Forget the long-running bipartisan concern about creating an educated, highly skilled workforce. What the U.S. economy desperately needs is more high-school dropouts – so desperately that we should import them hand over fist.
Such is the logic of the contention by advocates of lax immigration that the flow of illegal labor from south of the border is a boon to our economy. But it doesn’t make intuitive sense that importing the poor of Latin America would benefit us. If low-skill workers were key to economic growth, Mexico would be an economic powerhouse, and impoverished Americans would be slipping south over the Rio Grande.
The National Research Council reports that an immigrant to the U.S. without a high-school diploma – whether legal or illegal – consumes $89,000 more in governmental services than he pays in taxes during his lifetime. An immigrant with only a high-school diploma is a net cost of $31,000. Eighty percent of illegal immigrants have no more than a high-school degree, and 60 percent have less than a high-school degree.
Steve Camarota of the Washington, D.C.-based Center for Immigration Studies estimates that illegal immigrants cost the federal government $10 billion a year. State and local governments lose even more. Illegals pay some taxes, but not enough to cover governmental expenses such as Medicaid and treatment for the uninsured.
According to Camarota, if illegal immigrants were legalized, their net annual cost to the federal government would only increase, tripling to $30 billion a year. Immigrant workers don’t earn enough to pay much in taxes, while they qualify for all sorts of governmental assistance. As they become legal, they will get even more assistance – the benefits that they get from the Earned Income Tax Credit, for instance, would increase by a factor of 10.
Whatever benefit illegals provide to the economy in general must be minuscule. All workers without a high-school education – illegal and otherwise – account for only 3 percent of economic output. Even if illegal immigrants were dominant in low-skill industries, their broader impact would be small. But they aren’t dominant, and that includes job categories associated with immigrants. Nearly 60 percent of cabdrivers are native-born. In only four of 473 job classifications are immigrants a majority of the workers.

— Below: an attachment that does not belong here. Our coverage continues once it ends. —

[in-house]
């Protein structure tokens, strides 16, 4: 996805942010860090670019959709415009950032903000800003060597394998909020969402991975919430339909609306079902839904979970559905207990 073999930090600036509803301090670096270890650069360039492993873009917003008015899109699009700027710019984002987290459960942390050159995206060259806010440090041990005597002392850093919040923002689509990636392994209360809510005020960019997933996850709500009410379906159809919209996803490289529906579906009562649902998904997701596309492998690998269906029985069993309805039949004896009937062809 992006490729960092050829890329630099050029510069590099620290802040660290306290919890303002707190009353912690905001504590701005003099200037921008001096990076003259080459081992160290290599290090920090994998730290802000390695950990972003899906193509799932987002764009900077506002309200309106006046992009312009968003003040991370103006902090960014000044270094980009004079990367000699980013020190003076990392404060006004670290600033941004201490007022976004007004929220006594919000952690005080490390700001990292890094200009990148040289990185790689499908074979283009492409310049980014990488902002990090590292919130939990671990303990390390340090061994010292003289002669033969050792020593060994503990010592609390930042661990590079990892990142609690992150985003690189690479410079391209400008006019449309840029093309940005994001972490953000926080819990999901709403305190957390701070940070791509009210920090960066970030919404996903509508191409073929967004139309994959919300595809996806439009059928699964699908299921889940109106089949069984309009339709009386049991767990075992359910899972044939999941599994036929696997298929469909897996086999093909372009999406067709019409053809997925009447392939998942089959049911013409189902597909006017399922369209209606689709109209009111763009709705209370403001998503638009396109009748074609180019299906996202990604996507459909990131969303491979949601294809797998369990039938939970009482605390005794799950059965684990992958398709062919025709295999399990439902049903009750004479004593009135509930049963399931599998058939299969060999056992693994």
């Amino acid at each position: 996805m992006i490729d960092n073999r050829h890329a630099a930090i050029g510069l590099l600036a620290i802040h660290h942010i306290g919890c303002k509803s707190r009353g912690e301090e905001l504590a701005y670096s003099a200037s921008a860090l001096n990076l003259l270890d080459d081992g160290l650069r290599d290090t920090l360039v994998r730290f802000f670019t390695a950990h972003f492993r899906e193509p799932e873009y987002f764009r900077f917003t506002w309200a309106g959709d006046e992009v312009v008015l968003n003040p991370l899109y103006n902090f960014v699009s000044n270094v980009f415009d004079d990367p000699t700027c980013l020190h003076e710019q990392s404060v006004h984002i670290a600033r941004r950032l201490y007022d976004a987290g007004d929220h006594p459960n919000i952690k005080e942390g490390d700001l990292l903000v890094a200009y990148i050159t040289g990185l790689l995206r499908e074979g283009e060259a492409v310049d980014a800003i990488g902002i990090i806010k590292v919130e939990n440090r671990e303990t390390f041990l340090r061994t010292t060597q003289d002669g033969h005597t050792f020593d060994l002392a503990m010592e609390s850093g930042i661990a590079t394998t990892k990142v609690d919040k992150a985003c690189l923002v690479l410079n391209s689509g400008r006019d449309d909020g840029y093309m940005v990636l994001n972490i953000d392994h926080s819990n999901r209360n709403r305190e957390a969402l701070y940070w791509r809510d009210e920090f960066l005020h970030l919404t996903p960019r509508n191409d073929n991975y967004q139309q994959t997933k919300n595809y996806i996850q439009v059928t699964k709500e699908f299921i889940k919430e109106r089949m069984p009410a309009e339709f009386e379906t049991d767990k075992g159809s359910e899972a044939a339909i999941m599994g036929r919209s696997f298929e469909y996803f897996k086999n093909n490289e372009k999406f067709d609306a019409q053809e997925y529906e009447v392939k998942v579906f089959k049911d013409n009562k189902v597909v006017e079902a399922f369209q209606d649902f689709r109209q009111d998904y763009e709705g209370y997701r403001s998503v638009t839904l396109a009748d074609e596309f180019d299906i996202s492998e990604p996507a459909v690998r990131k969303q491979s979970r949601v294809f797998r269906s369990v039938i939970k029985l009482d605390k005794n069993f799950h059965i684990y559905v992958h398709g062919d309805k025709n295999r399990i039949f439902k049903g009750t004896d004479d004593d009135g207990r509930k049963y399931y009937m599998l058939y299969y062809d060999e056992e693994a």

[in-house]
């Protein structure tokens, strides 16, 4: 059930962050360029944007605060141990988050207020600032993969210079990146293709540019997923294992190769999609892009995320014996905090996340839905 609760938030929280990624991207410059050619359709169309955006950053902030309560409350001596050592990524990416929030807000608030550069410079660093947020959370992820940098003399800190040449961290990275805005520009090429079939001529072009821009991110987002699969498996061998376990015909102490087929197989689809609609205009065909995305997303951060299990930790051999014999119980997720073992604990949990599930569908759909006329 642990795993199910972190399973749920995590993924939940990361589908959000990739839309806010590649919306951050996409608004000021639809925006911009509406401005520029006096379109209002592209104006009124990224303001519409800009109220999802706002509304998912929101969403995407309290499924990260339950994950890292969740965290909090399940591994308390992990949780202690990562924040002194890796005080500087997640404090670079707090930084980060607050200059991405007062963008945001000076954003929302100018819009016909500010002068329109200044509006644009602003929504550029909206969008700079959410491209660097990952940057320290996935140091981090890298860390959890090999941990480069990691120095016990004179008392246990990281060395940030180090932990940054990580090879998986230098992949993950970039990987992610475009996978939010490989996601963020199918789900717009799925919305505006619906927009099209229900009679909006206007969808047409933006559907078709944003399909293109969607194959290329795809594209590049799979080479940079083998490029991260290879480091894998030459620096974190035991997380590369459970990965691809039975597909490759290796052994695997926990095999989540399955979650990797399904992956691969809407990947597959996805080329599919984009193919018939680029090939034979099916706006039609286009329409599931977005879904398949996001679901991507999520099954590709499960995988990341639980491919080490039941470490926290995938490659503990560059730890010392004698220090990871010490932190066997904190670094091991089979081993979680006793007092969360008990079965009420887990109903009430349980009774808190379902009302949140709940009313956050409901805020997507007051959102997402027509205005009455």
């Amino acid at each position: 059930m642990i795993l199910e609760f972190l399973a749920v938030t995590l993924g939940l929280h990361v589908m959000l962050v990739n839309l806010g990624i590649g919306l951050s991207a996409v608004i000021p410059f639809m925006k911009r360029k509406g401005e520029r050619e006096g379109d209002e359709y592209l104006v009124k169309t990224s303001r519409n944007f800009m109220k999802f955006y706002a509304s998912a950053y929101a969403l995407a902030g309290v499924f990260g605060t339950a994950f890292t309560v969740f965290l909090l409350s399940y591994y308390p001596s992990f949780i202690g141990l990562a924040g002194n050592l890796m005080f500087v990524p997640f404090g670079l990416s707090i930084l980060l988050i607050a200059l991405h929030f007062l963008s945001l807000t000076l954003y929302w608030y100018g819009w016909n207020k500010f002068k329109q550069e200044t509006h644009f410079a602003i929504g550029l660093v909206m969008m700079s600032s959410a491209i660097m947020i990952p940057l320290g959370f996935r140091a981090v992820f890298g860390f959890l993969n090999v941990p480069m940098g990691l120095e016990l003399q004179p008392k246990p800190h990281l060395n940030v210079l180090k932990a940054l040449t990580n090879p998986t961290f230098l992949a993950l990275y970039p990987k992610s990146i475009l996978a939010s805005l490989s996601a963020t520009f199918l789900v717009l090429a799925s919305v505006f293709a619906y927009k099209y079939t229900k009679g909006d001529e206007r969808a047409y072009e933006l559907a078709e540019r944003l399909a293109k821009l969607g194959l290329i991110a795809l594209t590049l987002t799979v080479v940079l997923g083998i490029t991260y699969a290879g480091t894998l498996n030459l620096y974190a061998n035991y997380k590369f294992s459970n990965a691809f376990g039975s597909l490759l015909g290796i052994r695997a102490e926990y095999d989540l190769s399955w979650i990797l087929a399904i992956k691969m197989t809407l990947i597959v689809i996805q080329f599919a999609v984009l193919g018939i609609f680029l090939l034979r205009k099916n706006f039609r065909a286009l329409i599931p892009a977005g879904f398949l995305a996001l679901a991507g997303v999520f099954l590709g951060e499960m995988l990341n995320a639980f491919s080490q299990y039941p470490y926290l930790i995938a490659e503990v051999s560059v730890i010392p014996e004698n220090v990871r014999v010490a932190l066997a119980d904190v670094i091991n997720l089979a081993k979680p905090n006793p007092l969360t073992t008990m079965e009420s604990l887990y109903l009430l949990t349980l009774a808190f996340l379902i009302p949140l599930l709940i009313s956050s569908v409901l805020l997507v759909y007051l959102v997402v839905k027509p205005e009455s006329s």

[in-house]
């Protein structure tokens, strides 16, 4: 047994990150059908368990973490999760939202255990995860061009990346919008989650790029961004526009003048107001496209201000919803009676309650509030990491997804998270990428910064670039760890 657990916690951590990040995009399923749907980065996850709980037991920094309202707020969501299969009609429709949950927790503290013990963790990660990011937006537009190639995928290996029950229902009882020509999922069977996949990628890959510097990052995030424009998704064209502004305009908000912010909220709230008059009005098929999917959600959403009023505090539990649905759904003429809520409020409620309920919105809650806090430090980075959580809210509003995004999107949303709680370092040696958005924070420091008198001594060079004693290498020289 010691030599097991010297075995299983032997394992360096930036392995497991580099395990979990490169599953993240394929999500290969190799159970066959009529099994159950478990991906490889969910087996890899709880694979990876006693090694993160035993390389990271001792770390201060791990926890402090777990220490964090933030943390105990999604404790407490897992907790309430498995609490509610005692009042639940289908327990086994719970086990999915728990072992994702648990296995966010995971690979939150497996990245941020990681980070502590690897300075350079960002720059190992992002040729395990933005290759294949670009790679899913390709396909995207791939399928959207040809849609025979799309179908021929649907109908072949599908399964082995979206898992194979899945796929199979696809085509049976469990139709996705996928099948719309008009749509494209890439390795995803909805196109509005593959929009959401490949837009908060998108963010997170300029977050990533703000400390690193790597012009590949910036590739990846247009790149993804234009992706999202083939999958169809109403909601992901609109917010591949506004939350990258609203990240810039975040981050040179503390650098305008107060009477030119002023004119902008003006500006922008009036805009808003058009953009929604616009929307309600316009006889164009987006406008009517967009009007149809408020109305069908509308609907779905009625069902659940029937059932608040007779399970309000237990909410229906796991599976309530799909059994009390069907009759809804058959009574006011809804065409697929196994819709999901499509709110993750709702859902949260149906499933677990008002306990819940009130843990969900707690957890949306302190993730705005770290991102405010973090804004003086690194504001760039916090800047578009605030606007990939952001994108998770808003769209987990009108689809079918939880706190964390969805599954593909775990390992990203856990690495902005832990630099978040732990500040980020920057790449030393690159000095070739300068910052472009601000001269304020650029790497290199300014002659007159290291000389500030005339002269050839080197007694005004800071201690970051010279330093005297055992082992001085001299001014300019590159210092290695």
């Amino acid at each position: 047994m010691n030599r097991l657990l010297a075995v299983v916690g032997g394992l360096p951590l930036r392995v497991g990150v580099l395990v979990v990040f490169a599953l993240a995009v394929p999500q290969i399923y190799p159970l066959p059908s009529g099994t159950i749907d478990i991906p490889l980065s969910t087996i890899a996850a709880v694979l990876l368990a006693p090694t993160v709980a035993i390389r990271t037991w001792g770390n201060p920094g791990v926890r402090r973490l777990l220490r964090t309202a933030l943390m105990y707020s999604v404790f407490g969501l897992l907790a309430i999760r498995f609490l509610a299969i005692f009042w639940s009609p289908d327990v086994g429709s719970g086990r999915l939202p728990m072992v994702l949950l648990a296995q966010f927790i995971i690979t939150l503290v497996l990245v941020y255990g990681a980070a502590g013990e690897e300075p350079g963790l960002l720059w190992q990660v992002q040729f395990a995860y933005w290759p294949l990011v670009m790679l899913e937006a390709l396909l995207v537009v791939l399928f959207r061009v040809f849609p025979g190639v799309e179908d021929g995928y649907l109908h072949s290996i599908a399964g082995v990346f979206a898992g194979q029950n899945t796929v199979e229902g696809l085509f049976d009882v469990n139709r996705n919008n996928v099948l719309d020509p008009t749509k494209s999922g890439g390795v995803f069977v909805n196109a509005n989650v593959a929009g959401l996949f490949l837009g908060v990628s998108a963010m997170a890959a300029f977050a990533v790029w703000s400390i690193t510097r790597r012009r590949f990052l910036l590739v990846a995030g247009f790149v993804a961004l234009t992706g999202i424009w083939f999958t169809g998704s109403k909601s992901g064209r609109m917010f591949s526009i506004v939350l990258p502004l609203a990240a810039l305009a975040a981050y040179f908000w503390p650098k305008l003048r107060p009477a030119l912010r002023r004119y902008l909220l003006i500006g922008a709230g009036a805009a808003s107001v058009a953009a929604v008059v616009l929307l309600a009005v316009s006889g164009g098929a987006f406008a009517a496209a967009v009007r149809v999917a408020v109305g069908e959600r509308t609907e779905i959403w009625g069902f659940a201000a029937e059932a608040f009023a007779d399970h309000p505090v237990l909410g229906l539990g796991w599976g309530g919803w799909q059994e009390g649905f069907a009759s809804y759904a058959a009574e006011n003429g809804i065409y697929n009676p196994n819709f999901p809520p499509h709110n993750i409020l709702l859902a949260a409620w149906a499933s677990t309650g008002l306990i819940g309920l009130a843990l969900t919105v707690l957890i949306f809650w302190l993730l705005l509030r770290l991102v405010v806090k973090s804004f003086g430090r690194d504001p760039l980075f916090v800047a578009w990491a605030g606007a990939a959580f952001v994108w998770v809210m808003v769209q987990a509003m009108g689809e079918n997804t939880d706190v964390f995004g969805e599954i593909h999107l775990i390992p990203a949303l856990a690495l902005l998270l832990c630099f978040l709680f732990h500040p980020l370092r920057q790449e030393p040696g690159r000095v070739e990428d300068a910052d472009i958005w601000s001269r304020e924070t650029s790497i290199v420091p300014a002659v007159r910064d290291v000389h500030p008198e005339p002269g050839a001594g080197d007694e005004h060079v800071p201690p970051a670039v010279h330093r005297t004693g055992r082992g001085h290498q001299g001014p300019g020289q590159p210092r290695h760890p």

The U.S. has an ample supply of native-born workers with a high-school education or less, but Camarota suggests they are being pushed out of the labor force by the influx of illegals. From 2000 to 2005, the percentage of high-school dropouts holding a job dropped from 53 to 48, and this trend was particularly pronounced in states with the highest levels of immigration. Illegals compete with the very workers least equipped to thrive in our economy.
Pro-immigration conservatives sometimes argue that, through immigration, we are importing social renewal. But the illegitimacy rate among Hispanic immigrants in the U.S. is 40 percent. They aren’t coming from countries that are paradisiacal models of social conservatism. The illegitimacy rate in Mexico is roughly one-third, and in El Salvador it is 73 percent.
With the U.S. population aging, don’t we need highly fertile immigrants to replenish our working-age population? Actually, there aren’t enough immigrants to change our age structure significantly. According to Camarota, 66.2 percent of the U.S. population was of working age in 2000. If all post-1980s immigrants and their U.S.-born children are excluded, the number falls to only 65.9 percent. With immigrants, the U.S. fertility rate is 2.1; without them, it would be 2.0.
Immigration from Latin America, in short, does not chiefly benefit our economy, government or society, but rather the immigrants themselves. Their motives, if not their means, are admirable – they want to improve their lives. Advocates of a lax immigration policy should admit that their policy has a humanitarian, not an economic, rationale, and its beneficiaries aren’t Americans but mainly people from rural Mexico.
If we really need more poorly educated workers here, we can always rely, unfortunately, on the public schools to produce them indigenously.
Rich Lowry is a syndicated columnist. He can be reached via e-mail at: firstname.lastname@example.org.